The information you need to support you with an extenuating circumstances claim can be found below.
If you have circumstances that are affecting your studies you are encouraged to speak to your personal tutor/supervisory in the first instance.
What is an extenuating circumstances (EC)?
During your time with us you might experience significant personal difficulties. Extenuating circumstances (ECs) are events that affect your performance in assessments which are unforeseen, unpreventable and out of your control. Our EC procedure is intended to support students with these exceptional, short-term circumstances
In the first instance we recommend that you notify, for example, your Personal Tutor, PhD supervisor or the Support and wellbeing team, as soon as possible. These people will be able to provide advice and direct you to appropriate procedures or support services, if applicable.
If you’ve discussed your circumstances and you identify you need to make a claim under the Extenuating Circumstances procedure, you will need to let us know by raising an extenuating circumstances claim via the Student Enquiry Centre.
Your case will then be looked at and you’ll be informed of the outcome of your claim.
Additional information, guidance and advice is available on the Students’ Union website. We recommend you consult these pages if you are experiencing circumstances affecting your studies.
If your case is highly sensitive and you are concerned about disclosing highly personal information online, we advise that you speak to your Personal Tutor or the Support and Wellbeing team. These people can review the evidence in confidence with you and may be able to make a supporting statement for you to include with your form, without you needing to submit the sensitive evidence.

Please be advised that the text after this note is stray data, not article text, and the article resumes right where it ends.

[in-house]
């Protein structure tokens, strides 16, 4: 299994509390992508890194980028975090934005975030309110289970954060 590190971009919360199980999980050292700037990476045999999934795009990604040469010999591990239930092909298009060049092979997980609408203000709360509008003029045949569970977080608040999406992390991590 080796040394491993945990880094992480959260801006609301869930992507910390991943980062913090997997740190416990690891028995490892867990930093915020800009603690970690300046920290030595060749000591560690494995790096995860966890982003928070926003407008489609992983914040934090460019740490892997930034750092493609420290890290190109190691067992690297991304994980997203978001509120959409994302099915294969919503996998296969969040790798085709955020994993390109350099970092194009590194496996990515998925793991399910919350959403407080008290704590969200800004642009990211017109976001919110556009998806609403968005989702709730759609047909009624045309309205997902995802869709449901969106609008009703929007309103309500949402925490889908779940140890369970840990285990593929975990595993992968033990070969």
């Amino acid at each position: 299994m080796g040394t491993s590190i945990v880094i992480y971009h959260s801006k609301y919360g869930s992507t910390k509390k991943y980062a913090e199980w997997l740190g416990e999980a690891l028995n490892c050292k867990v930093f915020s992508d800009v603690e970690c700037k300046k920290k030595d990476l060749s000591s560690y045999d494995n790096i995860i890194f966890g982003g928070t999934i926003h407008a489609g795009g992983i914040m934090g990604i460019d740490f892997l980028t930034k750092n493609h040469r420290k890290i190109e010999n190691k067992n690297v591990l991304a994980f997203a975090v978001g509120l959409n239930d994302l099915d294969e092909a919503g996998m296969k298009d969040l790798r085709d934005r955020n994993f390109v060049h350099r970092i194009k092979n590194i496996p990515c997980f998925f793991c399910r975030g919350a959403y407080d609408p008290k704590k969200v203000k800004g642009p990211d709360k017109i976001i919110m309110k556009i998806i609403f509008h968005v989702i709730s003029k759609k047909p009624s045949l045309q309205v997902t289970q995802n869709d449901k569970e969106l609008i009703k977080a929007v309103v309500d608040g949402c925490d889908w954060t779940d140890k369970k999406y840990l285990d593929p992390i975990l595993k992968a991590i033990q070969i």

If you have a Support Plan that states on it that extensions to deadlines in relation to your disability should be allowed on request, wherever possible, you do not need to complete an extenuating circumstances form. Please refer to the procedure for Students with Support Plans that makes reference to extension.
If the issue affecting you is a long-term one, then an EC is not the appropriate route to go down. In these circumstances, you should seek advice
on getting a Support Plan in place.
How to Apply for Extenuating Circumstances?
The main EC claim can be accessed from here.
Please note we are currently running a pilot with two departments in Engineering (Chemical and Environmental Engineering and Foundation Engineering and Physics Sciences) and students on these courses should use the separate links referred to.
Timeline for submitting an Extenuating circumstance claim
For Coursework: Claims must be submitted BEFORE the coursework deadline
For timetabled Examinations/Assessments: Claims must be submitted within 7 days of the affected examinations.
What Evidence Do I Need to submit?
Usually, extenuating circumstances claims need to be supported by independent, reliable documentary evidence of inability to comply with the assessment requirements or to attend teaching or undertake required study. In section 3 of the Guidance on Acceptable Circumstances and Evidence (EC Procedure) you can find examples of the kind of acceptable circumstances and examples of the associated evidence that is normally required.